I'm curious if treating sexual orientation discrimination the same as the other classes covered by the Civil Rights Act is something that most Latter-day Saints (and/or the institutional church itself) would object to...?

What do you think of Utah's Anti Discrimination Law?  Is that a good bridge or not?  My simple take on it was it provided legal protections for lgbtq in housing and employment but at the same time carved out exemptions for the church. Do you believe there should be any exemptions ever for religion or none? Should the church have the right to not perform gay marriages or is that discriminatory and should the church be punished?  Should BYU lose the right for their students to receive federal aid because BYU is now considered discriminatory? Where is this line for you?  This goes back to this other thread. I want anti discrimination laws in the public square but also want the church to be able to set their own standards.  This is tough and where that line is drawn and all the hypothetical situations are hard to address. I still struggle with this issue--cognitive dissonance and it makes my head hurt. ;)

 

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4 hours ago, bsjkki said:

What do you think of Utah's Anti Discrimination Law?  Is that a good bridge or not?  My simple take on it was it provided legal protections for lgbtq in housing and employment but at the same time carved out exemptions for the church. Do you believe there should be any exemptions ever for religion or none? Should the church have the right to not perform gay marriages or is that discriminatory and should the church be punished?  Should BYU lose the right for their students to receive federal aid because BYU is now considered discriminatory? Where is this line for you?  This goes back to this other thread. I want anti discrimination laws in the public square but also want the church to be able to set their own standards.  This is tough and where that line is drawn and all the hypothetical situations are hard to address. I still struggle with this issue--cognitive dissonance and it makes my head hurt. ;)

 

I agree with and support that Utah's anti-discrimination compromise:

  • adds sexual orientation and gender identity to the state's already existing antidiscrimination law (prohibiting discrimination based on sexual orientation in housing and employment)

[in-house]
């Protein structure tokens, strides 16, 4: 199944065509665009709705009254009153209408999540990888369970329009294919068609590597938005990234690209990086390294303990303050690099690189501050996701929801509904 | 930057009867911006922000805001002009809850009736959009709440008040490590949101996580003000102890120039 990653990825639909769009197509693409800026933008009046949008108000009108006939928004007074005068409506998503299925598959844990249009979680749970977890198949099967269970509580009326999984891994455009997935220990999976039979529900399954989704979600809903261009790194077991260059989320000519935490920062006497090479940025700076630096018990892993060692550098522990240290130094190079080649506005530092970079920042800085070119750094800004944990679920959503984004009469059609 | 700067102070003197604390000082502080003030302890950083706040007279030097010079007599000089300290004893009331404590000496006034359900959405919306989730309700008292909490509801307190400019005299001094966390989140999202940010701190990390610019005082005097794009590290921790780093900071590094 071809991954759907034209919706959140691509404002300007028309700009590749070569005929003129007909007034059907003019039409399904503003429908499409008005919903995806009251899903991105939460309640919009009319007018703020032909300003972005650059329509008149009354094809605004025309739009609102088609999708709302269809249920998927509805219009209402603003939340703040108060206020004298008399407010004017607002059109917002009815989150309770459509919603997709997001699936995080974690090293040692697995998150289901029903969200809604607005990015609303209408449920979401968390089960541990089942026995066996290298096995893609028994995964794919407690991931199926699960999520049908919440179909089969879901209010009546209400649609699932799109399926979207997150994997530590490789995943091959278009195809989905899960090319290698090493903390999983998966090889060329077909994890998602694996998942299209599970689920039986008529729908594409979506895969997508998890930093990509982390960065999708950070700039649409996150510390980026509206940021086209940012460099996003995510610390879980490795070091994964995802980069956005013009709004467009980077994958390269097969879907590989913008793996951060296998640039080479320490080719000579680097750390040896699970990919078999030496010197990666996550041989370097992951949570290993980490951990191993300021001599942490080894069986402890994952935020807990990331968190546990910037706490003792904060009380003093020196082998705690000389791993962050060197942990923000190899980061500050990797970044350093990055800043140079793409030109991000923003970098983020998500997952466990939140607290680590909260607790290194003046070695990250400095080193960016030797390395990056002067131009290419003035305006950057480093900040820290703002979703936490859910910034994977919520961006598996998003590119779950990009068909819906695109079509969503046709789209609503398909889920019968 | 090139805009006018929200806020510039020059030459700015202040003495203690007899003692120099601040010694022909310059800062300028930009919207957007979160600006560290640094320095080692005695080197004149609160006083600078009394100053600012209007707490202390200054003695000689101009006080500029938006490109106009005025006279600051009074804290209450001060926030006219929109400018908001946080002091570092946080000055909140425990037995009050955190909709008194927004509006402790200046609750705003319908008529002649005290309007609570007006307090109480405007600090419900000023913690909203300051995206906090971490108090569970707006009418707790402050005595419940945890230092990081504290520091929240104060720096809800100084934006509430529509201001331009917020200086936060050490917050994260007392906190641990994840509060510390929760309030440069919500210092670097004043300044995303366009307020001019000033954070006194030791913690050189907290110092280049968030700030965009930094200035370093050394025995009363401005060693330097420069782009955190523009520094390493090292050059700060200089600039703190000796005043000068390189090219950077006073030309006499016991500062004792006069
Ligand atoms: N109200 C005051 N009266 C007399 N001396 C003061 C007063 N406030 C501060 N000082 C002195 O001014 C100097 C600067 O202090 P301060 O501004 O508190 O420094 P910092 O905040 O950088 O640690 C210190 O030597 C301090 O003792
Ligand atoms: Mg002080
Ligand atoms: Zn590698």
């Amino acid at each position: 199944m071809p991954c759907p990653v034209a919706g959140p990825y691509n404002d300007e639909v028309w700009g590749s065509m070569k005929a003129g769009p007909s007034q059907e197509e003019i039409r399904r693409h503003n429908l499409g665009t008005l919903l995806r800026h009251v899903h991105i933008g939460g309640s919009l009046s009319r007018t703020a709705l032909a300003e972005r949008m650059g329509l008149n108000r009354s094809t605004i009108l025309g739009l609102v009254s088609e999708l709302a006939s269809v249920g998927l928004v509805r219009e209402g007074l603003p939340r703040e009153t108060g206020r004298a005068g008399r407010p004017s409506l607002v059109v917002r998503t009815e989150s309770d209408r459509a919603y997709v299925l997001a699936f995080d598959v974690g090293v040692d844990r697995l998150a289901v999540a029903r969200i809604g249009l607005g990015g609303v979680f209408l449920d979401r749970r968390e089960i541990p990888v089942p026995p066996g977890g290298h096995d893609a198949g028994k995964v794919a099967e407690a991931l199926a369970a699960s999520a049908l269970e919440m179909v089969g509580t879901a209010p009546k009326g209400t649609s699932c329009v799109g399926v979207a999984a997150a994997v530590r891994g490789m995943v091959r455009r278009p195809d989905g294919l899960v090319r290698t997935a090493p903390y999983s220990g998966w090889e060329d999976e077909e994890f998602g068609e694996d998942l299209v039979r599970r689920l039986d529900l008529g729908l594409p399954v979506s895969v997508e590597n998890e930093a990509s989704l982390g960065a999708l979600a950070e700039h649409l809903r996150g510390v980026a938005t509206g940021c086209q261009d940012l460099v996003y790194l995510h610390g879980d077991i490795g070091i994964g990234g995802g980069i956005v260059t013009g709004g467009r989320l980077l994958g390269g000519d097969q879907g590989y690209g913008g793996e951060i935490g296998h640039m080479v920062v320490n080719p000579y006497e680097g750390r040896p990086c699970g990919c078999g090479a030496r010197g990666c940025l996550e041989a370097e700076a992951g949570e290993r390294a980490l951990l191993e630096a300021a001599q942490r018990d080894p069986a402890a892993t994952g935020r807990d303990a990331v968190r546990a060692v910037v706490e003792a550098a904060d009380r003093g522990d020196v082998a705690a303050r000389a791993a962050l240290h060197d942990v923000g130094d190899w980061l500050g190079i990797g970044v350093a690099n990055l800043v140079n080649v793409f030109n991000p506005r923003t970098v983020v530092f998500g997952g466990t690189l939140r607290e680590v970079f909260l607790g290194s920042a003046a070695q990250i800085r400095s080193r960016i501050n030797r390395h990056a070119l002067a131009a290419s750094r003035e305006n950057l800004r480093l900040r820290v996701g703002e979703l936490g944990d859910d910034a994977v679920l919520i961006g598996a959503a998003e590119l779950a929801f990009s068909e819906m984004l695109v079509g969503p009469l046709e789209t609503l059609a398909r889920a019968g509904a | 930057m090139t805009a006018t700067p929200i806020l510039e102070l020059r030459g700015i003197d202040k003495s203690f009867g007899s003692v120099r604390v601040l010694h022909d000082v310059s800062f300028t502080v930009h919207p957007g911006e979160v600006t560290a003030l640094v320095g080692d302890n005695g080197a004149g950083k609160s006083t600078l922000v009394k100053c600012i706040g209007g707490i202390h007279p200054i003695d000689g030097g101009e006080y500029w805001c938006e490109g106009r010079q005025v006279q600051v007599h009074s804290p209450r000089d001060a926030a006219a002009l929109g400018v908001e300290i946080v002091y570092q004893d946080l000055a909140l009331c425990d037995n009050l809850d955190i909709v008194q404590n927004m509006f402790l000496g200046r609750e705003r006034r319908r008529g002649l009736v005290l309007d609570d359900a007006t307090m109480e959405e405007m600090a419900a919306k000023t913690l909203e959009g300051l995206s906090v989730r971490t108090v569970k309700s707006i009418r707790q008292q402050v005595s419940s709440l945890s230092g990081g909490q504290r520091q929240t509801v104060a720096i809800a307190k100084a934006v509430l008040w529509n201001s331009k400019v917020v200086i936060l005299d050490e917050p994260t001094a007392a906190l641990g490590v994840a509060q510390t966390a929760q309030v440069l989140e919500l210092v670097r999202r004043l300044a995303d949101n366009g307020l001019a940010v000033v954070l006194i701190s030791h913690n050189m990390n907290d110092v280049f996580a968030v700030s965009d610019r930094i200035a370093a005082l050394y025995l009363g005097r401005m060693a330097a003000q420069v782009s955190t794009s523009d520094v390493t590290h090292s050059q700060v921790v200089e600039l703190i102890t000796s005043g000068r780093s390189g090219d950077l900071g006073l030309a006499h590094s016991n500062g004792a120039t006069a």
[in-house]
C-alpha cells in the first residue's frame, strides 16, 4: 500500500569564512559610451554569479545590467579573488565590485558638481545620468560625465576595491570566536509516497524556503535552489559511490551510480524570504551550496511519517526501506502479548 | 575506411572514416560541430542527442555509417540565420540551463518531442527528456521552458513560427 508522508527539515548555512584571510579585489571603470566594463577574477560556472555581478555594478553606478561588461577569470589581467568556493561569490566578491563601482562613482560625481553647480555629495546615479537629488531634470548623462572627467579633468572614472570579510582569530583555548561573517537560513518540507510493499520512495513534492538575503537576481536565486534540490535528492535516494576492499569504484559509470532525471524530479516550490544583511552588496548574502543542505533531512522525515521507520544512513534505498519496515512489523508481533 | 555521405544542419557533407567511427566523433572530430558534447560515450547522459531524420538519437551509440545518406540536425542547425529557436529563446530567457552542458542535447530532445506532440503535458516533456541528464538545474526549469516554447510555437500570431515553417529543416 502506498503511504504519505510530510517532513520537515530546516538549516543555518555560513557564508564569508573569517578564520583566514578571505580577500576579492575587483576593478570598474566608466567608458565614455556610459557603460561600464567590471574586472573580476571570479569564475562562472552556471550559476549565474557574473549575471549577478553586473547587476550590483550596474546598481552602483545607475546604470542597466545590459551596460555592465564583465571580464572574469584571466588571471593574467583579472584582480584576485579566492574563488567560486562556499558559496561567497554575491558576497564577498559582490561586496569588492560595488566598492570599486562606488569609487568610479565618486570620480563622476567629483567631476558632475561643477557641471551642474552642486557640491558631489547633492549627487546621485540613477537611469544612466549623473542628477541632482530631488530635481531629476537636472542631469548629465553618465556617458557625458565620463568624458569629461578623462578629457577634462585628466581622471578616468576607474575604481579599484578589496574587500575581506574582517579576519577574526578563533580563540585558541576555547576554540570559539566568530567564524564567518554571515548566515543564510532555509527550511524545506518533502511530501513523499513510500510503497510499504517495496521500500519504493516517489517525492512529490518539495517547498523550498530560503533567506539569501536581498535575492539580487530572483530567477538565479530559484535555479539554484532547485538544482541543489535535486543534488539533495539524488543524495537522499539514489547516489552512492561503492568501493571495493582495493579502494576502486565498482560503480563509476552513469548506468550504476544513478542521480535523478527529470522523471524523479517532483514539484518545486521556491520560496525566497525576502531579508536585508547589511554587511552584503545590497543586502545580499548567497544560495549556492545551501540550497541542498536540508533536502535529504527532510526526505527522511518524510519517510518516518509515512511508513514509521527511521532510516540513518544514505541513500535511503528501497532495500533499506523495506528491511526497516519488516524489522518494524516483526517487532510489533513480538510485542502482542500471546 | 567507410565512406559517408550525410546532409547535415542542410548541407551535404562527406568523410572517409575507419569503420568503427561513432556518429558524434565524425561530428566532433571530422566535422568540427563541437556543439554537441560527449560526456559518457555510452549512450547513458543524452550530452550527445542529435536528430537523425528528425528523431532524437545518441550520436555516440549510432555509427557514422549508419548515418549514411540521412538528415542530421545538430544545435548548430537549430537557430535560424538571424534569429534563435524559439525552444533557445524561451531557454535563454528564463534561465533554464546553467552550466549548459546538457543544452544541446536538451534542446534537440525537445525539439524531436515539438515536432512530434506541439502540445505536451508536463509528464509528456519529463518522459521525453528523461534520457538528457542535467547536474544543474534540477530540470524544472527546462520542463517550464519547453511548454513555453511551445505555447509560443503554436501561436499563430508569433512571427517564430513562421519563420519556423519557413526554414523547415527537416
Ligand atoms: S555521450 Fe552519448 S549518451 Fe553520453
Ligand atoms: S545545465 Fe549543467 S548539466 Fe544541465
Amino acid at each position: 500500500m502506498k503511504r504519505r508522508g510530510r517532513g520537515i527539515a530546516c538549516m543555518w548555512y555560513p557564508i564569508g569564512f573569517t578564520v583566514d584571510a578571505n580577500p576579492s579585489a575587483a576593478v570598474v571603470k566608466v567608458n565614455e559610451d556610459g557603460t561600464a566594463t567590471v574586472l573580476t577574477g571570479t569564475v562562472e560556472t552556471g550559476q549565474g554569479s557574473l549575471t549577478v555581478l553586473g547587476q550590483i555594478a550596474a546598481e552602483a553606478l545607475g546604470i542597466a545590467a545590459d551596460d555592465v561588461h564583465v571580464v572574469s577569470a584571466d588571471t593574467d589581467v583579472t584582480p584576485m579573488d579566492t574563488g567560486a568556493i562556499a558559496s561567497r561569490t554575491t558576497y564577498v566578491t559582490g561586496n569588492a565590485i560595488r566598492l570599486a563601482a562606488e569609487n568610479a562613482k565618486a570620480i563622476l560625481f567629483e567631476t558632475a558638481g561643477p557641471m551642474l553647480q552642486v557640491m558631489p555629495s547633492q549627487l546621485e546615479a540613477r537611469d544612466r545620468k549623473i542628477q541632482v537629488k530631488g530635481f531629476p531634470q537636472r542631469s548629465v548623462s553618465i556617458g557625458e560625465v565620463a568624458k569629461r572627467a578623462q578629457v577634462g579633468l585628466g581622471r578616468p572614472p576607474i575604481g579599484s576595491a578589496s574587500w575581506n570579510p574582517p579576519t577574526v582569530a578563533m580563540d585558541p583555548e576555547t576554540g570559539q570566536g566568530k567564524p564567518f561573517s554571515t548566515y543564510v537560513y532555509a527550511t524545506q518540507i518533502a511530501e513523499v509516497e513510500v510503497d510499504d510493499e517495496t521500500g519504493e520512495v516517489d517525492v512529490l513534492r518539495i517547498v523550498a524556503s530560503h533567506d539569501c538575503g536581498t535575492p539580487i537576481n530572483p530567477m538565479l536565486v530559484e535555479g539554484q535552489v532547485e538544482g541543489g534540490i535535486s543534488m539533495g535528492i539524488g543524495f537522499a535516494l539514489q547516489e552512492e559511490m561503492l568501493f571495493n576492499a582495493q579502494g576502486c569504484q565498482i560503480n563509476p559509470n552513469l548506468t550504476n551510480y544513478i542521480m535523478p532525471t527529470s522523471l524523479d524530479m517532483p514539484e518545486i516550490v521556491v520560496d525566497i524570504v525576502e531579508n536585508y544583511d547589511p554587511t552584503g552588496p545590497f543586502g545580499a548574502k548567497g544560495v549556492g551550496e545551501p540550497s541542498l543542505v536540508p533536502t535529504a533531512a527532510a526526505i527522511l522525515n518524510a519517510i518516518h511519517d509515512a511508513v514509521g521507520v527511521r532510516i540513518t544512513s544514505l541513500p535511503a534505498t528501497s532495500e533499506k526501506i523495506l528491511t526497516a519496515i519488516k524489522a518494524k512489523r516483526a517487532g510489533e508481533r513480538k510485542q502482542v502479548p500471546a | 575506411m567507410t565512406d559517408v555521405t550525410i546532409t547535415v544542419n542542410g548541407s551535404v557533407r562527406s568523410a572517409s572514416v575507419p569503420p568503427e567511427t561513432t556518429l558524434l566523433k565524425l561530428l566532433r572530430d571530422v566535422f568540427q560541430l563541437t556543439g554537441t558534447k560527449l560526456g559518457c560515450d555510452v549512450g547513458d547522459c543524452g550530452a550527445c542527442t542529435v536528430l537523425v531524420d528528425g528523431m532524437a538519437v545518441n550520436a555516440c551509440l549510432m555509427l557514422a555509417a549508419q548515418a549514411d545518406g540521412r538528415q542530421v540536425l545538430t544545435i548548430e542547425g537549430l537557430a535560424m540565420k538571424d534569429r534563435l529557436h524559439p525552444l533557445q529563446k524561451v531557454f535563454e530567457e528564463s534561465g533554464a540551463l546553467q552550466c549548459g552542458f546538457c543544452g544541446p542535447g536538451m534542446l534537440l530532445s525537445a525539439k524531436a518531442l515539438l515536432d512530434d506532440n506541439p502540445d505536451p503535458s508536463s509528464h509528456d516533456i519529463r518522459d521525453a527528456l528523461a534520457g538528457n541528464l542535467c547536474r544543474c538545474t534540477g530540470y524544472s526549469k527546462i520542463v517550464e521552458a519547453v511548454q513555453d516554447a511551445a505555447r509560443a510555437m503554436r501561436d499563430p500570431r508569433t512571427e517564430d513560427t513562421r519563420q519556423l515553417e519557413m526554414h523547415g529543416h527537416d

• allows civil servants the opportunity to 'opt out' of civil marriages they feel violate their religious convictions as long as someone else is currently available to conduct the ceremony who is equally qualified and authorized (the key here, for me, is that such civil servants are still required to perform the civil marriage if no one else is available)
  • protects religious groups and their affiliates from being forced to perform same-sex marriages
  • protects people from fired or evicted for expressing their religious beliefs
  • and the Boy Scouts of America can't be forced to allow LGBT troop leaders

So, I have no issue nor problems with those religious exemptions that were agreed upon in the above bill.

Utah's anti-discrimination laws tabled the issue of public accommodations, with the understanding that the current compromise didn't address that issue and eventually a separate law would have to address it somehow.

Yes, churches have (and will and would continue to have) the right to not perform ANY marriages which would violate their religious tenants.  That is not discriminatory (from a legal perspective) and no church should or will be punished for doing so.  In all honesty, this has NEVER been an issue and I don't believe it EVER will be.  Implications that it ever was under some kind of threat were, IMO, fear-mongering.  Interracial marriage has been legal for almost 50 years, and NO church has ever been forced to marry an interracial couple.  Mixed-Faith marriages have been legal for far longer than that (in fact, I couldn't even find data to suggest whether there was ever a time they were legally forbidden), but no Faith has ever been forced to marry mixed-Faith couples if said Faith forbids such mixed-Faith marriages (i.e. Catholicism). The same is true for non-procreative couples, atheist couples, couples where one person was married previously and is now divorced, etc.  The idea that churches or clergy would ever be forced to marry same-sex couples in opposition to the tenants of their Faith was a red herring based on false and unfounded fears.